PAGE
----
Visitors wander through an illusory forest of layered wire mesh created by Seungmo Park. Visitors wander through an illusory forest of layered wire mesh created by Seungmo Park. 

 By MIKE NORTON

Sometimes you need a little nudge. For instance, if Gene Jenneman hadn't nudged me last week, I might have missed a couple of really great exhibits of East Asian art -- one by an iconoclastic Korean sculptor, the other a provocative photographic record of social change in modern China - at the Dennos Museum Center.

Both exhibits -- Seungmo Park: Meticulously Snipped and Wrapped and How to Return: an exhibition of Contemporary Chinese Photography  – will be on display at the Dennos until Sept. 7. Jenneman, who's the executive director at the Dennos, visited Seungmo at his studio outside of Seoul late last year -- and he’s been delighted with the public response to the work.

Park's "Maya 7624"

Park's "Maya 7624"

"This is not an exhibition for intellectuals," he said. "The average tourist who is just here for fun will come away talking about it. I watched throngs of people come through the Dennos on Barbecue Day here who are not our usual visitor types, telling me they had never seen anything like it - actively engaged with the work including photographing themselves with, and in one of the works that allows you to become part of the piece."

So I went and took a look. And he was right!

 

 

Park's "Maya 1316"

Park's "Maya 1316"

 

The Dennos show is Seungmo Park’s first solo museum exhibition in the U.S. and features his meticulously cut MAYA imagery, in which the sculptor uses layers of wire mesh to create deep images that combine an ethereal, spiritual depth with nearly photographic realism.

Park’s other sculptural works are drawn from models found around him - a person, a piano or a motorcycle – which he transforms into oddly disturbing shapes wrapped in aluminum wire.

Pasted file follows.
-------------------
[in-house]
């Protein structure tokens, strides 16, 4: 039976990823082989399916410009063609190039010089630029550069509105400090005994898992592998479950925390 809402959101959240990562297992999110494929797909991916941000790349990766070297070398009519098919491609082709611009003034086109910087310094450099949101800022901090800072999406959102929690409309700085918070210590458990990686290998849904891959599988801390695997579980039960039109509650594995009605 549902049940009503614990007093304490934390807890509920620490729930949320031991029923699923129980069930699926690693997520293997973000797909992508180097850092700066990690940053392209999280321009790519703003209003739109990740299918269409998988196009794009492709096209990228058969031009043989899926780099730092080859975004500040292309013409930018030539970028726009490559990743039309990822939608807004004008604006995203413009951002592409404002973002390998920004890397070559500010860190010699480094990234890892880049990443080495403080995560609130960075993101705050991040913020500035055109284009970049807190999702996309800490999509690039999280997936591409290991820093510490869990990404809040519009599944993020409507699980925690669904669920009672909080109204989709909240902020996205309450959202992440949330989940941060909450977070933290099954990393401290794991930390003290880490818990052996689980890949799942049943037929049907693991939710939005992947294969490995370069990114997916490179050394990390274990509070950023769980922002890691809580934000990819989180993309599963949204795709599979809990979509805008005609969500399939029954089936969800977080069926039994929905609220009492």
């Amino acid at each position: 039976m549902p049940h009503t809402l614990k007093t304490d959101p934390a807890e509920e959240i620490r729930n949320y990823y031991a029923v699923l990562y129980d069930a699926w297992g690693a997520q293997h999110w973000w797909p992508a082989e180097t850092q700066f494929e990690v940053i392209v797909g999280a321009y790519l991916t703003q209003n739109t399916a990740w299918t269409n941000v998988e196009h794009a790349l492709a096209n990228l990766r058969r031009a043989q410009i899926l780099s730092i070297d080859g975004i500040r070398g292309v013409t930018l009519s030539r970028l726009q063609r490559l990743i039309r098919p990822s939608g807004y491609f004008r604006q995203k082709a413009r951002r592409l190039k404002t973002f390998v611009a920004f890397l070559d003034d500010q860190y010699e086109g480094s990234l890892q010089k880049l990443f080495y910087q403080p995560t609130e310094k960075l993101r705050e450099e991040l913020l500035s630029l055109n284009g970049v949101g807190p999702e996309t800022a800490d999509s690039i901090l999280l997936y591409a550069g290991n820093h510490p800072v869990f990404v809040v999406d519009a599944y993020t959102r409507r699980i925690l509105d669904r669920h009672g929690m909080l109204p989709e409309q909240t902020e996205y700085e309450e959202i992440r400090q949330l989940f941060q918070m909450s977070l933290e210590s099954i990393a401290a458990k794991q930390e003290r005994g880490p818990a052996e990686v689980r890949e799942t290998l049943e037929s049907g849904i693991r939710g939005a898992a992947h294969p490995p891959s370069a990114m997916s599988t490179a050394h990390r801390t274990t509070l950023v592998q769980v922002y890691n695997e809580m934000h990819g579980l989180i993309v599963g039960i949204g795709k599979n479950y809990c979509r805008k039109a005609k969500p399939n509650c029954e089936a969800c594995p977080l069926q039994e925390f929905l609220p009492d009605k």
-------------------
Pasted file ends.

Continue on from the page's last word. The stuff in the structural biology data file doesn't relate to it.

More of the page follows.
“How to Return” is a showcase exhibition organized with Shanghai’s M97 Gallery, whose owner  Steven Harris is a Michigan native who summered in nearby Northport as a young man. Harris chose the work of seven contemporary Chinese photographers who reflect the contrasts and collisions between tradition and change.

Harris believes current art in China reflects a growing disenchantment with “the veil of glittery consumerism and all it promised,” and a search for ways to find what’s left of their roots. Each of the seven artists included in the Dennos exhibition conducts that search differently.

Wang Ningde's  "Some Days 60"

Wang Ningde's "Some Days 60"

Adou and Luo Dan are perhaps most recognized for their work documenting  ethnic minority groups in China like the Yi of Sichuan and the rural villagers of Yunnan. Song Chao emerged on the international stage with a series of portraits of his fellow coal miners, while painter turned photographer Liang Weizhou depicts the industrialization and post-industrialization of the water towns and countryside around his native Shanghai. Huang Xiaoliang and Lu Yanpeng present composed and landscape images of delicate and dreamlike quality, while Wang Ningde’s conceptual images explore the tension between today’s China and memories of the Cultural Revolution; his iconic series “Some Days” has  achieved international acclaim.

Since its opening in 1991, the Dennos has become northern Michigan’s most significant cultural center. In addition to a collection that includes over 1,100 catalogued works of artworks from the Inuit people of the Canadian Arctic, it has hosted several major traveling exhibits, from works by studio glass artist Dale Chihuly to artifacts of ancient Egypt and gold from Precolumbian Panama.

Located on the campus of Northwestern Michigan College, it is also the home of Milliken Auditorium, whose annual series of jazz, blues and world music is a hugely popular part of the state’s cultural mosaic.The museum is open Monday to Saturday from 10 am to 5 pm, Thursday until 8 pm and Sundays from 1-5 pm. Admission is $6 for adults and $4 for children. For more information on the Museum and its programs, go to www.dennosmuseum.org  or call 231-995-1055.